We shall also be revising the circular on school admissions in the light of comments received, including those from parents. The Taylor Committee, which we hope will report by next Easter, is considering the rôle of parents in the management and government of schools. We want to encourage the interest of parents in their children's progress, and I hope very much that local education authorities will consider the possibility of recommending that school reports should have a two-way element—in other words, that parents should be encouraged to report back upon the progress of their children, as they see it, as well as schools reporting upon the academic progress of the children.

However, we must recognise that as well as having rights parents have obligations, and one of the matters that I hope we shall discuss at the regional conferences is how parents can best carry out their obligations to their children. These involve, among other things, seeing that children get enough sleep to be able to benefit from their education and that they have some time at home in which to read and pursue school work.

Next, I turn to another subject that will be discussed at the regional conferences—the relevance of education and the education service to working life. One of the matters that my right hon. Friend the Prime Minister touched upon in his Ruskin speech was the fact that not enough boys—and, even more, not enough girls—are today pursuing courses in science and mathematics. Whether children can be fired with enthusiasm for these subjects largely depends on the quality of the teaching they receive in schools. There is a serious shortage of qualified teachers of mathematics and science, about which I shall say something later.

One of the ways in which we hope to encourage a closer relationship between the schools and industry in all its aspects is to have more work experience and more visits to industry, especially during the last compulsory year at school. Another is to encourage firms, in both the public and private sectors, to adopt schools in their locality so that there can be close links between those who are engaged in the firm, both managers and shop stewards, and the schools.

We have discussed the introduction of differential student grants for engineering and science and we have come to the conclusion that this would not be right or proper. Furthermore, it would make heavy financial demands upon the mandatory grants system.

But we are considering the possibility of an industrial scholarship scheme to attract more boys and girls particularly into those courses which are directly related to the holding of posts in productive industry. I shall be pursuing this matter with my right hon. Friend the Secretary of State for Industry and shall make further announcements to the House when I can. We are also urgently pursuing the possibility of raising the limits on the sums of money which can be paid to students because of their undertakings in respect of their courses without affecting the level of grant.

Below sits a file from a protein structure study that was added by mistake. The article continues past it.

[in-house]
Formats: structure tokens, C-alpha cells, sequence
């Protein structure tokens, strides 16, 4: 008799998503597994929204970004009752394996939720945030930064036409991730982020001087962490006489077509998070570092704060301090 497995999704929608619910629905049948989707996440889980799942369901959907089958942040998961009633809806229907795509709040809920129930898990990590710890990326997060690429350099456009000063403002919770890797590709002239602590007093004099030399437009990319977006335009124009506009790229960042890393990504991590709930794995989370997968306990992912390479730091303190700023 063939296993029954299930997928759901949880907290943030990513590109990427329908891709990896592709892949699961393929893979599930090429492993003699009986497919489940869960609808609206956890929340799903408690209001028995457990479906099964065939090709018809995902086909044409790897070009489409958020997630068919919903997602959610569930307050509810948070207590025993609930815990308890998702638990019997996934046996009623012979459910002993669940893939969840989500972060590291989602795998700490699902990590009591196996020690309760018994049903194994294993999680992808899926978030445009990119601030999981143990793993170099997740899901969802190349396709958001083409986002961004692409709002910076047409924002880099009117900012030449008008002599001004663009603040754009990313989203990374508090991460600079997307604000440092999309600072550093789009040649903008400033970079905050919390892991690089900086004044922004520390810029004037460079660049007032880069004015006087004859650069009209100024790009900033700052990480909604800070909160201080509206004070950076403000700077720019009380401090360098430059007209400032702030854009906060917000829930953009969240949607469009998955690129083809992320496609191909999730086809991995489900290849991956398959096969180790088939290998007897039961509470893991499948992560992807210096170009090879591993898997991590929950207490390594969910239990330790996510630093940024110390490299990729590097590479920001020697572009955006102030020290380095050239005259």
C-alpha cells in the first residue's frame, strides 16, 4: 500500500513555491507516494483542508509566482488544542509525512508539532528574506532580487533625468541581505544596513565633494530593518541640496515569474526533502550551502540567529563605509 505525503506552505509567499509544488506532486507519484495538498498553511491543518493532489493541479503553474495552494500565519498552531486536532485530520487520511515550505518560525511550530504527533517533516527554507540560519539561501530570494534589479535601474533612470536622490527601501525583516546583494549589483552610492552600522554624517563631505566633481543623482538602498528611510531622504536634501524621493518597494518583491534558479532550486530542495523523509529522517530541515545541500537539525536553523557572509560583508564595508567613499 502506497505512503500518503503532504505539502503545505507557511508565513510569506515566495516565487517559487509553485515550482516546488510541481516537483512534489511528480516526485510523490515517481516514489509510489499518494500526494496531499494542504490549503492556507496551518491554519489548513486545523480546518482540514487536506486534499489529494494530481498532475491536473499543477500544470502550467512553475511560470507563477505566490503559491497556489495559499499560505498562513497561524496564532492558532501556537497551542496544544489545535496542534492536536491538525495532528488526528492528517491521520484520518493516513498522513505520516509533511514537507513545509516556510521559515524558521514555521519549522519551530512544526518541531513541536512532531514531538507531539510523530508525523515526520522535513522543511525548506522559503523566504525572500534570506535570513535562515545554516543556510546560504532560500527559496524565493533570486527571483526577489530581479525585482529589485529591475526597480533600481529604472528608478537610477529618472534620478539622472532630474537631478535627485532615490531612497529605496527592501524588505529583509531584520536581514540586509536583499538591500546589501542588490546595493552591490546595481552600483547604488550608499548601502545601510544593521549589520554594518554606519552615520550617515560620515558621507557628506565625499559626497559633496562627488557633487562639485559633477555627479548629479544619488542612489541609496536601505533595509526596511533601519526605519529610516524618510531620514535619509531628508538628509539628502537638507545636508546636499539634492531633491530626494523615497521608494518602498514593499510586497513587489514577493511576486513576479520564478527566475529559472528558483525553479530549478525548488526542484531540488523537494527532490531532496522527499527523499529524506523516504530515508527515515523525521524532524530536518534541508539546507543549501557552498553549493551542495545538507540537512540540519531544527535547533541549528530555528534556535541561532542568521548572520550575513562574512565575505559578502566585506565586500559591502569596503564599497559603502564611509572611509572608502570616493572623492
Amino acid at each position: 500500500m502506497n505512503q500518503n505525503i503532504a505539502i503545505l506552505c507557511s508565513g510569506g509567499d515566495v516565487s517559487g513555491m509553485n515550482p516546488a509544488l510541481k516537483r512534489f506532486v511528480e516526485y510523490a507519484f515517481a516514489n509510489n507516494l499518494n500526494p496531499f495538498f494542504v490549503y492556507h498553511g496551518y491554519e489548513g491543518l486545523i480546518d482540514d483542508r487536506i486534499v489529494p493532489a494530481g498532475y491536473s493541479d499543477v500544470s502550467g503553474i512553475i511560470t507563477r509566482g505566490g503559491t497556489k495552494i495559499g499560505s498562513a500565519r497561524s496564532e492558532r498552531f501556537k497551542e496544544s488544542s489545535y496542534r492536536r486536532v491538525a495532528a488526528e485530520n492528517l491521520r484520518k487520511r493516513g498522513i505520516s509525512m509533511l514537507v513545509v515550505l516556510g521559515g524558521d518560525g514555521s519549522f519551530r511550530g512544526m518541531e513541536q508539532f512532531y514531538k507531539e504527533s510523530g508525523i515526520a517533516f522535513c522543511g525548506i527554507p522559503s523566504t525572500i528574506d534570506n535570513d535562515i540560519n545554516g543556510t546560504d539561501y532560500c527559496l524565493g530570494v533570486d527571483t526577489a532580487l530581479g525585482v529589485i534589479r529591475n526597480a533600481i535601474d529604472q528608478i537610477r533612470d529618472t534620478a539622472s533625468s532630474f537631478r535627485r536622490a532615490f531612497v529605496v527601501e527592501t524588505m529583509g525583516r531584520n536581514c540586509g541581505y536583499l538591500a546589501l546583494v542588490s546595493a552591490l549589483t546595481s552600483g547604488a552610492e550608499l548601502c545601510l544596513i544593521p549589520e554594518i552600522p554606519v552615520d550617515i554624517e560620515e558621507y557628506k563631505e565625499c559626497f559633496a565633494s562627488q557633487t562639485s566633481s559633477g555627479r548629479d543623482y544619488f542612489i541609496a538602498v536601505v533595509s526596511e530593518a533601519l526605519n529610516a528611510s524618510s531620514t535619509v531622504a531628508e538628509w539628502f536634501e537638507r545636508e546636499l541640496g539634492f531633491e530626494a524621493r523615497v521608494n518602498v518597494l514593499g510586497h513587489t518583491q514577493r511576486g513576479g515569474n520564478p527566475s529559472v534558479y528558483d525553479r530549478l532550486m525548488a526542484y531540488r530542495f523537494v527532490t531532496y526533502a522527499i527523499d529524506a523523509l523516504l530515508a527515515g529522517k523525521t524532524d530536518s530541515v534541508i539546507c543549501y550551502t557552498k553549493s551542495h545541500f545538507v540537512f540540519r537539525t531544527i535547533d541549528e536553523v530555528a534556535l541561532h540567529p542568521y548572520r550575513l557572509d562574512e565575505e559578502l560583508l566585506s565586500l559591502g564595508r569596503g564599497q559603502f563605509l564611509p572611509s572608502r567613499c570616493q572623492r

I turn next to the position of the essential group between the ages of 16 and 19. A system of pilot schemes of unified vocational preparation was initiated by my predecessor, now the Secretary of State for Defence, some months ago. Six of those pilot schemes are now in operation. They are financed and co-ordinated between the Education Departments and the Training Services Agency, and there will be 24 pilot schemes in all when the scheme is in full operation. I shall announce the second phase of the scheme in some six months' time.

These pilot schemes are primarily designed for young people in employment, but I am anxious also about those who are less fortunate. I repeat the hope, which we have already expressed, that young people who reach school leaving age and cannot find a job should seriously consider continuing their education.

The increased entry of some 50,000 young men and women to full-time further education courses in the last year is a sign that many are doing so. Certain authorities in areas of high unemployment have also arranged part-time further education courses for not more than three days a week, which young people can attend without losing their entitlement to supplementary benefit so long as they remain available for employment. My right hon. Friend the Minister for Social Security, my right hon. Friend the Secretary of State for Social Services and I would like to encourage other young people to follow this example where the resources are available for them to do so.